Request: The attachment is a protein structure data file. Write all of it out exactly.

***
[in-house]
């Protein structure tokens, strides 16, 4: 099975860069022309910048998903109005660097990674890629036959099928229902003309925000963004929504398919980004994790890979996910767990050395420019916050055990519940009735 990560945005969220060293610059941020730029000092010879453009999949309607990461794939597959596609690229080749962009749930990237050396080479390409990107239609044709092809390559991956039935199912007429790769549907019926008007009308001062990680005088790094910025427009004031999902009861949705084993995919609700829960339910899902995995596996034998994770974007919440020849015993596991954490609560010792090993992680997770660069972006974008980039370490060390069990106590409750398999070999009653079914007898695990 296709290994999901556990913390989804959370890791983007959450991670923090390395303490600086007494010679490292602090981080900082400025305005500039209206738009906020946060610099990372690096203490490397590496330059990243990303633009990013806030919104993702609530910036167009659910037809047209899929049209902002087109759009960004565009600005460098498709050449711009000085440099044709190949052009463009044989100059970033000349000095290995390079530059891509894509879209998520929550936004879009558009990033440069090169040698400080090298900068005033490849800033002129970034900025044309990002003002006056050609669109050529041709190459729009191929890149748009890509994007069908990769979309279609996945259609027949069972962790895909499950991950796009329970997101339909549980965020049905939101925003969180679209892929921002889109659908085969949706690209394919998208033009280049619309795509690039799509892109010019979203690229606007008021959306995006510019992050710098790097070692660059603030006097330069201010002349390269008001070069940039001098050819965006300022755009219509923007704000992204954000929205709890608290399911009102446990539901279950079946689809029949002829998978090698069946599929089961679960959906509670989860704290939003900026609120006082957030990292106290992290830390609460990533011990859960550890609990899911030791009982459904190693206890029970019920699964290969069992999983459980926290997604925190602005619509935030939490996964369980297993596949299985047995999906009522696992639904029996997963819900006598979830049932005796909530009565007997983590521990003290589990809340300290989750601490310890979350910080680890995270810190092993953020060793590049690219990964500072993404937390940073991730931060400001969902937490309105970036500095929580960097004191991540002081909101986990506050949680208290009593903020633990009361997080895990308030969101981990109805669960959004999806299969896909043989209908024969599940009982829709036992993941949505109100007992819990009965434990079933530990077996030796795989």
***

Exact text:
[in-house]
């Protein structure tokens, strides 16, 4: 099975860069022309910048998903109005660097990674890629036959099928229902003309925000963004929504398919980004994790890979996910767990050395420019916050055990519940009735 990560945005969220060293610059941020730029000092010879453009999949309607990461794939597959596609690229080749962009749930990237050396080479390409990107239609044709092809390559991956039935199912007429790769549907019926008007009308001062990680005088790094910025427009004031999902009861949705084993995919609700829960339910899902995995596996034998994770974007919440020849015993596991954490609560010792090993992680997770660069972006974008980039370490060390069990106590409750398999070999009653079914007898695990 296709290994999901556990913390989804959370890791983007959450991670923090390395303490600086007494010679490292602090981080900082400025305005500039209206738009906020946060610099990372690096203490490397590496330059990243990303633009990013806030919104993702609530910036167009659910037809047209899929049209902002087109759009960004565009600005460098498709050449711009000085440099044709190949052009463009044989100059970033000349000095290995390079530059891509894509879209998520929550936004879009558009990033440069090169040698400080090298900068005033490849800033002129970034900025044309990002003002006056050609669109050529041709190459729009191929890149748009890509994007069908990769979309279609996945259609027949069972962790895909499950991950796009329970997101339909549980965020049905939101925003969180679209892929921002889109659908085969949706690209394919998208033009280049619309795509690039799509892109010019979203690229606007008021959306995006510019992050710098790097070692660059603030006097330069201010002349390269008001070069940039001098050819965006300022755009219509923007704000992204954000929205709890608290399911009102446990539901279950079946689809029949002829998978090698069946599929089961679960959906509670989860704290939003900026609120006082957030990292106290992290830390609460990533011990859960550890609990899911030791009982459904190693206890029970019920699964290969069992999983459980926290997604925190602005619509935030939490996964369980297993596949299985047995999906009522696992639904029996997963819900006598979830049932005796909530009565007997983590521990003290589990809340300290989750601490310890979350910080680890995270810190092993953020060793590049690219990964500072993404937390940073991730931060400001969902937490309105970036500095929580960097004191991540002081909101986990506050949680208290009593903020633990009361997080895990308030969101981990109805669960959004999806299969896909043989209908024969599940009982829709036992993941949505109100007992819990009965434990079933530990077996030796795989």